Catching drivers’ attention continues to have value in auto marketing.
At a time when the best brains in automotive marketing are obsessed with digital campaigns, and orthodoxy holds that customers discover a dealership online, can there be much life left in roadside displays?
TicketNew also changes its offering often with new activities, plays and functions happening within your site. Learn yourself with a spiritual or religious event or lose yourself in a concert.
Absolutely, say Dan Matheus and Chris Purtee, the owner and VP, respectively, of 360 Auto Display USA, a Fort Worth, Texas, business that markets 10-foot rotating auto lifts. Digital marketing may dominate the future of franchised new car retailing, they say, but there also is no denying that working Americans spend far too much of their lives in slow traffic, gazing at roadside businesses.
“Every car dealership that’s worth anything is going to be on a major highway or major thoroughfare,” Matheus said. “We can attract attention of all those thousands of cars going by.”
Or, if you like, think of their rotating lifts as an adjunct to a dealership’s website. The store can post photos of its entire inventory online but put a high-margin car up on the lift to catch a customer’s eye upon driving onto the lot. It’s a possible upsell, predicated upon the simple notion that elevation and motion command the attention of people whose heads are swimming with static web photos.
HELPING UPSELL PROSPECTS
So, then, the guys who run 360 Auto Display would argue that the prevailing opinion that most buyers come to the lot committed to a specific make and model, somewhat overblown? “There is always an opportunity to upsell,” Matheus insisted. “Half the market is women, and they are good candidates for upselling.”
Added Purtee: “Also, it may not matter whether people are interested in buying the car on the lift, as long as you got them onto the lot. There are studies that show the elevation of a display, in conjunction with the motion, draws your eye, creates emotion and gets people on the lot. It’s a way to differentiate yourself from the stores to your right and left along dealership row.”
Their company’s Auto Spinner units are not the most complex devices in retailing, by design. A 2-foot ramp can be lowered so that someone can drive a car up onto a battery-powered ramp. Once the platform is raised to its full 10-foot altitude, an electric cord plugged into a 110-volt receptacle rotates it. Promotional banners can be affixed to the framework, thus also keeping people from wandering underneath the lift.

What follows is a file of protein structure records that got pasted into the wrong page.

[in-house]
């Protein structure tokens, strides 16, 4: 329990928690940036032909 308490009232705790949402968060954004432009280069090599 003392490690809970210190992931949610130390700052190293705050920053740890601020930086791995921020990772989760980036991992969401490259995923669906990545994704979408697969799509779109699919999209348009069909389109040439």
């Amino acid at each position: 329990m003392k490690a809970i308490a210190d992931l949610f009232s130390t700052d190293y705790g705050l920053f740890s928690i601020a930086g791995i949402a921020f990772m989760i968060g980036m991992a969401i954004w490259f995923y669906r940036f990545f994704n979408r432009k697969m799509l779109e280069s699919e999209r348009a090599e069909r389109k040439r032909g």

Vehicles of up to 9,000 pounds can be raised above the rest of the inventory on the lot or showroom floor, and the machine fits onto the equivalent of one parking space. “That’s very important, because you don’t want to be taking away multiple spaces from a car business,” Matheus said.
JUSTIFYING THE COST
360 Auto Display says it is leasing several dozen units to dealerships around the country, and sales are picking up as the company works through issues that have slowed down production. They have trucked lifts to stores in California, North Carolina, Florida, Ohio and Minnesota.
“It should take you only about 10 minutes to change a vehicle out, once you know what you’re doing,” Purtee said.
The question becomes (as with any other marketing investment in auto retailing), how to measure ROI on the cost? After all, who’s to say whether the lift display made that big a difference, and a customer was primed to buy that vehicle anyway?
The 360 Auto Display entrepreneurs say it’s definitely important for dealers to query their customers and track whether they directly ask about a car on the spinner or say it drew their attention. At that point, it’s best to make sure a dealership’s experience parallels other users,’ meaning seven to 12 additional vehicles sold per month, they said.
A good rule of thumb, Matheus added, is to give a car no more than two to four days of extra visibility on the lift before replacing it with a vehicle with better sales prospects.
The two say that keeping in good stead with city and county sign ordinances (since advertising banners are draped below the lift, which can itself be considered a commercial display) has proved to be a bigger issue than lift safety and OSHA regulations. They make a point of poring over local sign regulations and calling the government offices before every installation.